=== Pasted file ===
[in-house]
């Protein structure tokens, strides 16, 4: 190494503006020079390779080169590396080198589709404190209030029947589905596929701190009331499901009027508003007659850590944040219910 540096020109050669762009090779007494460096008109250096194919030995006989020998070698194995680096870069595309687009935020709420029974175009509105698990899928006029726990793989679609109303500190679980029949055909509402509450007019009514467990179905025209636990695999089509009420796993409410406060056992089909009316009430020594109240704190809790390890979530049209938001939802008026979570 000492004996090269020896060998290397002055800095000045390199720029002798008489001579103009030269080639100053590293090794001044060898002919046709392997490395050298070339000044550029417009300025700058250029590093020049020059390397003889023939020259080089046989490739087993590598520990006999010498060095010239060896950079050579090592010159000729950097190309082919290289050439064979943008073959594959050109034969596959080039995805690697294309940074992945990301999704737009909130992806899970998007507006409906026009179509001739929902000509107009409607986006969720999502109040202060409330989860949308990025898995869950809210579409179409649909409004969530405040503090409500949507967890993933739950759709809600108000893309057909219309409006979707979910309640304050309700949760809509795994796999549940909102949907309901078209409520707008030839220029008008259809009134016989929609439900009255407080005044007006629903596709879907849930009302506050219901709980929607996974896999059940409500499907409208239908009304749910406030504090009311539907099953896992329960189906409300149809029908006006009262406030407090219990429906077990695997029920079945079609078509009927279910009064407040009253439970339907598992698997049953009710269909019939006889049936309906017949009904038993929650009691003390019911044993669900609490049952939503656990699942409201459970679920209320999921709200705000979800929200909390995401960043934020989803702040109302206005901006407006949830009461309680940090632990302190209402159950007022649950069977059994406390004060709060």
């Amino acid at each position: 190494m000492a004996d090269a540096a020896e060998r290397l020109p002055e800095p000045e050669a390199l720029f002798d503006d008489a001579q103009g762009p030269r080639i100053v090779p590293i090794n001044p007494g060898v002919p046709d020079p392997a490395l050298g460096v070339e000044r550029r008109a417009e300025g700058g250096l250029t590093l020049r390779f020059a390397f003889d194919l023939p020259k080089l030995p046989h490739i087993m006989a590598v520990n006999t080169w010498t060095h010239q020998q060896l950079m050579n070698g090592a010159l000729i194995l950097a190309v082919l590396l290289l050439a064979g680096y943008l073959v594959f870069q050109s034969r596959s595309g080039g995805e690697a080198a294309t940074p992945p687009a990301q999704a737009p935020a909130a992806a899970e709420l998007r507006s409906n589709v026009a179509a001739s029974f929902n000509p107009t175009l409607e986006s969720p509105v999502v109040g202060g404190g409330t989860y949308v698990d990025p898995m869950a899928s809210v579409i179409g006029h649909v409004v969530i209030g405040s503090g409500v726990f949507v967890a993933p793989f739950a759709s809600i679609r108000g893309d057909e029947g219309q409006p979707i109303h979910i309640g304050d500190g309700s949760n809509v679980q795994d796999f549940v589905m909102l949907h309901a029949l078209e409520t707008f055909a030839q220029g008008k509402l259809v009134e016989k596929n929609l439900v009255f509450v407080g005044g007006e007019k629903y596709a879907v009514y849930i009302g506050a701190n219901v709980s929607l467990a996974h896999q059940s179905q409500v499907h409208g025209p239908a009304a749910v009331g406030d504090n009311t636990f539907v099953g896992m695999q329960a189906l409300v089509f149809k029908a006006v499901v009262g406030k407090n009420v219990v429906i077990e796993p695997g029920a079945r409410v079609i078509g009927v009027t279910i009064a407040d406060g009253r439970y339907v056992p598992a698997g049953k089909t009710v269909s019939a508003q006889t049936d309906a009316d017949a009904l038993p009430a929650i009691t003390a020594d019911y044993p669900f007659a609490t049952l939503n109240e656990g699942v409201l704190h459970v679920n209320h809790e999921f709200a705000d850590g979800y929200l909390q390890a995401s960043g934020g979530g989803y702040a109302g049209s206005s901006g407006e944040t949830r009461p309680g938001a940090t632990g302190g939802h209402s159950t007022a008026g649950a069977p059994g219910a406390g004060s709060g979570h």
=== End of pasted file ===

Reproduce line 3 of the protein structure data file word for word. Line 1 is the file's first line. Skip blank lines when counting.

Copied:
């Amino acid at each position: 190494m000492a004996d090269a540096a020896e060998r290397l020109p002055e800095p000045e050669a390199l720029f002798d503006d008489a001579q103009g762009p030269r080639i100053v090779p590293i090794n001044p007494g060898v002919p046709d020079p392997a490395l050298g460096v070339e000044r550029r008109a417009e300025g700058g250096l250029t590093l020049r390779f020059a390397f003889d194919l023939p020259k080089l030995p046989h490739i087993m006989a590598v520990n006999t080169w010498t060095h010239q020998q060896l950079m050579n070698g090592a010159l000729i194995l950097a190309v082919l590396l290289l050439a064979g680096y943008l073959v594959f870069q050109s034969r596959s595309g080039g995805e690697a080198a294309t940074p992945p687009a990301q999704a737009p935020a909130a992806a899970e709420l998007r507006s409906n589709v026009a179509a001739s029974f929902n000509p107009t175009l409607e986006s969720p509105v999502v109040g202060g404190g409330t989860y949308v698990d990025p898995m869950a899928s809210v579409i179409g006029h649909v409004v969530i209030g405040s503090g409500v726990f949507v967890a993933p793989f739950a759709s809600i679609r108000g893309d057909e029947g219309q409006p979707i109303h979910i309640g304050d500190g309700s949760n809509v679980q795994d796999f549940v589905m909102l949907h309901a029949l078209e409520t707008f055909a030839q220029g008008k509402l259809v009134e016989k596929n929609l439900v009255f509450v407080g005044g007006e007019k629903y596709a879907v009514y849930i009302g506050a701190n219901v709980s929607l467990a996974h896999q059940s179905q409500v499907h409208g025209p239908a009304a749910v009331g406030d504090n009311t636990f539907v099953g896992m695999q329960a189906l409300v089509f149809k029908a006006v499901v009262g406030k407090n009420v219990v429906i077990e796993p695997g029920a079945r409410v079609i078509g009927v009027t279910i009064a407040d406060g009253r439970y339907v056992p598992a698997g049953k089909t009710v269909s019939a508003q006889t049936d309906a009316d017949a009904l038993p009430a929650i009691t003390a020594d019911y044993p669900f007659a609490t049952l939503n109240e656990g699942v409201l704190h459970v679920n209320h809790e999921f709200a705000d850590g979800y929200l909390q390890a995401s960043g934020g979530g989803y702040a109302g049209s206005s901006g407006e944040t949830r009461p309680g938001a940090t632990g302190g939802h209402s159950t007022a008026g649950a069977p059994g219910a406390g004060s709060g979570h």